Five measly feet.
That's the distance that caused Fan y Big, a peak in the Brecon Beacons National Park in south Wales, to lose its status as a mountain. Now it's merely a hill.
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What happened? Did this mound shrink?
Not really. Fan y Big is still tall enough. But improved technology complicated things.
This popular hiking spot has long enjoyed a place on the list of Hewitts -- also known as mountains -- in England, Wales and Ireland.
To qualify as a Hewitt, a peak must be more than 2,000 feet high (610 meters) with a minimum drop between summit and col -- the lowest point between two peaks -- of 98.4 feet (30 meters), the park said on it Facebook page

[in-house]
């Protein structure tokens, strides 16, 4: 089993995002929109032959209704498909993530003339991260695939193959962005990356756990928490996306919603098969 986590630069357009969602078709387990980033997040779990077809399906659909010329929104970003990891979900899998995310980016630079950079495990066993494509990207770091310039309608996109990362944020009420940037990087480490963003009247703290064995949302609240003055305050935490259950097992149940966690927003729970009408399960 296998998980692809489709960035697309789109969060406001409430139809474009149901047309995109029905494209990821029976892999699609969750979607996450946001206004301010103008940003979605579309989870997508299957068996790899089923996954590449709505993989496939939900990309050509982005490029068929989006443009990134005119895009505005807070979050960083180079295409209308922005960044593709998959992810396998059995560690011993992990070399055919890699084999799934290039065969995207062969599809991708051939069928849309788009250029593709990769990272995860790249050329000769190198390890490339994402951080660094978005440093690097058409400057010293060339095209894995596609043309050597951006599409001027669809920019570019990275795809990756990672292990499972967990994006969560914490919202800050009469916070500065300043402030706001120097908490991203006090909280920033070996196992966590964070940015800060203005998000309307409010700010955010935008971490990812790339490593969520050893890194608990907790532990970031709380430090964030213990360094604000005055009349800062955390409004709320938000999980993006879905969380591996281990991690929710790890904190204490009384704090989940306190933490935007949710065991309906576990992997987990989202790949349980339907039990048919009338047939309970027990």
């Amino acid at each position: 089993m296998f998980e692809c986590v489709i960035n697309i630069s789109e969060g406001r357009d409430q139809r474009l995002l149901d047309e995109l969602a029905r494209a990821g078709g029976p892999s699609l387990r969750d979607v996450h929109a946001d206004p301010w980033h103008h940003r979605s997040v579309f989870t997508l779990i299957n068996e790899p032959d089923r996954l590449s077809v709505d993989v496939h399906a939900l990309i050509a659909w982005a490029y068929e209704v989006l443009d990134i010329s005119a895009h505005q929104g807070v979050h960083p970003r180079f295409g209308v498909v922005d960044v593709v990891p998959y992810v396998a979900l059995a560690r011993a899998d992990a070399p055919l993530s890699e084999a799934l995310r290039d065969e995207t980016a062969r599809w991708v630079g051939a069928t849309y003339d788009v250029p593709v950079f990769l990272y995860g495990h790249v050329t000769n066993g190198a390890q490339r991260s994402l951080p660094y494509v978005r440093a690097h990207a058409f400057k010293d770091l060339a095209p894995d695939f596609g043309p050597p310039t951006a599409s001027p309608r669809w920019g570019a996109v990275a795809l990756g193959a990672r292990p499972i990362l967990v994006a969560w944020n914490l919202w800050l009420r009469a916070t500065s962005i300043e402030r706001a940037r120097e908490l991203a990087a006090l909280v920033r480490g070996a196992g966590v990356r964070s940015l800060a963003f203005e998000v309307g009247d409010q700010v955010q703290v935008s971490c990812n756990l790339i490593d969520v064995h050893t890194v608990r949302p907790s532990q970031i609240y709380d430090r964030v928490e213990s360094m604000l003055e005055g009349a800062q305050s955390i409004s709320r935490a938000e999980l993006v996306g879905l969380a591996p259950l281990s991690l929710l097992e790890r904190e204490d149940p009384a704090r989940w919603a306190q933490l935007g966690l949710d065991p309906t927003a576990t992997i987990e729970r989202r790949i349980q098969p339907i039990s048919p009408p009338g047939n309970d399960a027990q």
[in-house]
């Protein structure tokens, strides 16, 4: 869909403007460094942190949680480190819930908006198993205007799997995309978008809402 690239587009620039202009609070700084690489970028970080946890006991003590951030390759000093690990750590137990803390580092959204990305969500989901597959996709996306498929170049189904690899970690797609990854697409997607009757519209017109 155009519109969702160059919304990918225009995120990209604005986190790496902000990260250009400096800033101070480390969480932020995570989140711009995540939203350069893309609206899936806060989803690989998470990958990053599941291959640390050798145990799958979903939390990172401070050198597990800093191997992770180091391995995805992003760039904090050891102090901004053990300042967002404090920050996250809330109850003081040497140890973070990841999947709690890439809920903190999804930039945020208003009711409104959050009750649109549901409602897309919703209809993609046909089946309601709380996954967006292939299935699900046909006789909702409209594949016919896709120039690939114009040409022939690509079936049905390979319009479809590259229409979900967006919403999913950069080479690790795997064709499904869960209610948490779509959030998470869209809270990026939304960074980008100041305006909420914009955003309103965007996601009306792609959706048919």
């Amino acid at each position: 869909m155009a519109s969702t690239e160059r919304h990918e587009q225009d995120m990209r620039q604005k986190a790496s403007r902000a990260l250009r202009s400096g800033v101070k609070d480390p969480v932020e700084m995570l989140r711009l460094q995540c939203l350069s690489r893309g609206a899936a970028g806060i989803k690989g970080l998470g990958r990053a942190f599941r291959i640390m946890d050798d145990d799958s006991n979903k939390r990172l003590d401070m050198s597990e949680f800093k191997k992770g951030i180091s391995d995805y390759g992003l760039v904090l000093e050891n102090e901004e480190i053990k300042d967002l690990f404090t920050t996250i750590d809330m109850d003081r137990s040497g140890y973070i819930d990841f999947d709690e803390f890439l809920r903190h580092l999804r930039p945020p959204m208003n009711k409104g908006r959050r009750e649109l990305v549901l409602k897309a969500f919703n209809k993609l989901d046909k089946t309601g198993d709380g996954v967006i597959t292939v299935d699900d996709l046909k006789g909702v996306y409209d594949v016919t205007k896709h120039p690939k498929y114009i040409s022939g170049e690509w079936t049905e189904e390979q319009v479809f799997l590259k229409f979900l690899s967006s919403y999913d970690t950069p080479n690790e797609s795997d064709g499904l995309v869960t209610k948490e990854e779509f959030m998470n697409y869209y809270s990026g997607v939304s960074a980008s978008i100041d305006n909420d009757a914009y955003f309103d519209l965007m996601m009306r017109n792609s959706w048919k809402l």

Fan y Big, at 2,351 feet (717.6 meters), still meets the height requirement.
But Myrddyn Phillips, a mountain surveyor, used satellite technology to determine that Fan y Big's minimum drop was, well, below the minimum.
It measured at 93.4 feet (28.5 meters). That's 5 feet (1.5 meters) shorter than what is required for mountain status, the park's Facebook page noted.
"The technology is so accurate, it collects hundreds of data points to get a good average," Phillips told the BBC. "It's the same sort of technology used by GPS."
Though Fan y Big was kicked off the Hewitts list, the park took the status change in stride.
"Although, on paper we may have lost a Beacon, we all know at Brecon Beacons National Park that Fan y Big will continue to be a mountain to be climbed, a peak to be reached and a summit worth seeing.
"Let the satellites and figures show what they may, but underneath the starry night sky, the Fan y Big Beacon will continue to be a pinnacle at Wales' Best Destination."